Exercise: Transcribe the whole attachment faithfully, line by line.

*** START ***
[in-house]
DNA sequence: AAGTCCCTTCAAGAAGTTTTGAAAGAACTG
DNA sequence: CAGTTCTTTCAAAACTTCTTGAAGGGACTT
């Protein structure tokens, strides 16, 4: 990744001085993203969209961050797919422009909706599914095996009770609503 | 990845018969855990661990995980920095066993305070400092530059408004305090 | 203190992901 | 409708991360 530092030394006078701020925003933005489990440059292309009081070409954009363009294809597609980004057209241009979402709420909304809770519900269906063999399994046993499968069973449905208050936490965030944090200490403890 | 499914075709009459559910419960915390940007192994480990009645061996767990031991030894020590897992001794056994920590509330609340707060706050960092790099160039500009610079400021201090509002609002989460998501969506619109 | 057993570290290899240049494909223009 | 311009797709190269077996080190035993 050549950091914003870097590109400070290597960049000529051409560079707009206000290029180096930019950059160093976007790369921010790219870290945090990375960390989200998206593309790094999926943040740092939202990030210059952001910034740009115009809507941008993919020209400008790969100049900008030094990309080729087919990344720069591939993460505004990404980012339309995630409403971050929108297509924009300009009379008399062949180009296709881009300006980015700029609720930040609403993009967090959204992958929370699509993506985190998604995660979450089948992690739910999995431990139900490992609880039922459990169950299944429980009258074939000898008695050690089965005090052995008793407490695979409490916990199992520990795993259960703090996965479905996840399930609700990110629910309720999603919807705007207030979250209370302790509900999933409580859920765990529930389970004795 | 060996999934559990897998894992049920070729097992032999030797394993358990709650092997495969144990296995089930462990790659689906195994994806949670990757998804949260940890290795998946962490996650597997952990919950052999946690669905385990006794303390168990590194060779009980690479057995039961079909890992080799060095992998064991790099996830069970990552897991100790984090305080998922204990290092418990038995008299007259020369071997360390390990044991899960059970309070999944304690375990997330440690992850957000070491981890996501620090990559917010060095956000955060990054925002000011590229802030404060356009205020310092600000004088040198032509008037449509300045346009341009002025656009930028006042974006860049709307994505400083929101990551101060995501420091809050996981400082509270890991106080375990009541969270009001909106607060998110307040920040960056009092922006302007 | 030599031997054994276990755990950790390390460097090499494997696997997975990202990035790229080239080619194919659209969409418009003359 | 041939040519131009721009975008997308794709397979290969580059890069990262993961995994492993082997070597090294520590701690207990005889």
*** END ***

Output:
[in-house]
DNA sequence: AAGTCCCTTCAAGAAGTTTTGAAAGAACTG
DNA sequence: CAGTTCTTTCAAAACTTCTTGAAGGGACTT
């Protein structure tokens, strides 16, 4: 990744001085993203969209961050797919422009909706599914095996009770609503 | 990845018969855990661990995980920095066993305070400092530059408004305090 | 203190992901 | 409708991360 530092030394006078701020925003933005489990440059292309009081070409954009363009294809597609980004057209241009979402709420909304809770519900269906063999399994046993499968069973449905208050936490965030944090200490403890 | 499914075709009459559910419960915390940007192994480990009645061996767990031991030894020590897992001794056994920590509330609340707060706050960092790099160039500009610079400021201090509002609002989460998501969506619109 | 057993570290290899240049494909223009 | 311009797709190269077996080190035993 050549950091914003870097590109400070290597960049000529051409560079707009206000290029180096930019950059160093976007790369921010790219870290945090990375960390989200998206593309790094999926943040740092939202990030210059952001910034740009115009809507941008993919020209400008790969100049900008030094990309080729087919990344720069591939993460505004990404980012339309995630409403971050929108297509924009300009009379008399062949180009296709881009300006980015700029609720930040609403993009967090959204992958929370699509993506985190998604995660979450089948992690739910999995431990139900490992609880039922459990169950299944429980009258074939000898008695050690089965005090052995008793407490695979409490916990199992520990795993259960703090996965479905996840399930609700990110629910309720999603919807705007207030979250209370302790509900999933409580859920765990529930389970004795 | 060996999934559990897998894992049920070729097992032999030797394993358990709650092997495969144990296995089930462990790659689906195994994806949670990757998804949260940890290795998946962490996650597997952990919950052999946690669905385990006794303390168990590194060779009980690479057995039961079909890992080799060095992998064991790099996830069970990552897991100790984090305080998922204990290092418990038995008299007259020369071997360390390990044991899960059970309070999944304690375990997330440690992850957000070491981890996501620090990559917010060095956000955060990054925002000011590229802030404060356009205020310092600000004088040198032509008037449509300045346009341009002025656009930028006042974006860049709307994505400083929101990551101060995501420091809050996981400082509270890991106080375990009541969270009001909106607060998110307040920040960056009092922006302007 | 030599031997054994276990755990950790390390460097090499494997696997997975990202990035790229080239080619194919659209969409418009003359 | 041939040519131009721009975008997308794709397979290969580059890069990262993961995994492993082997070597090294520590701690207990005889």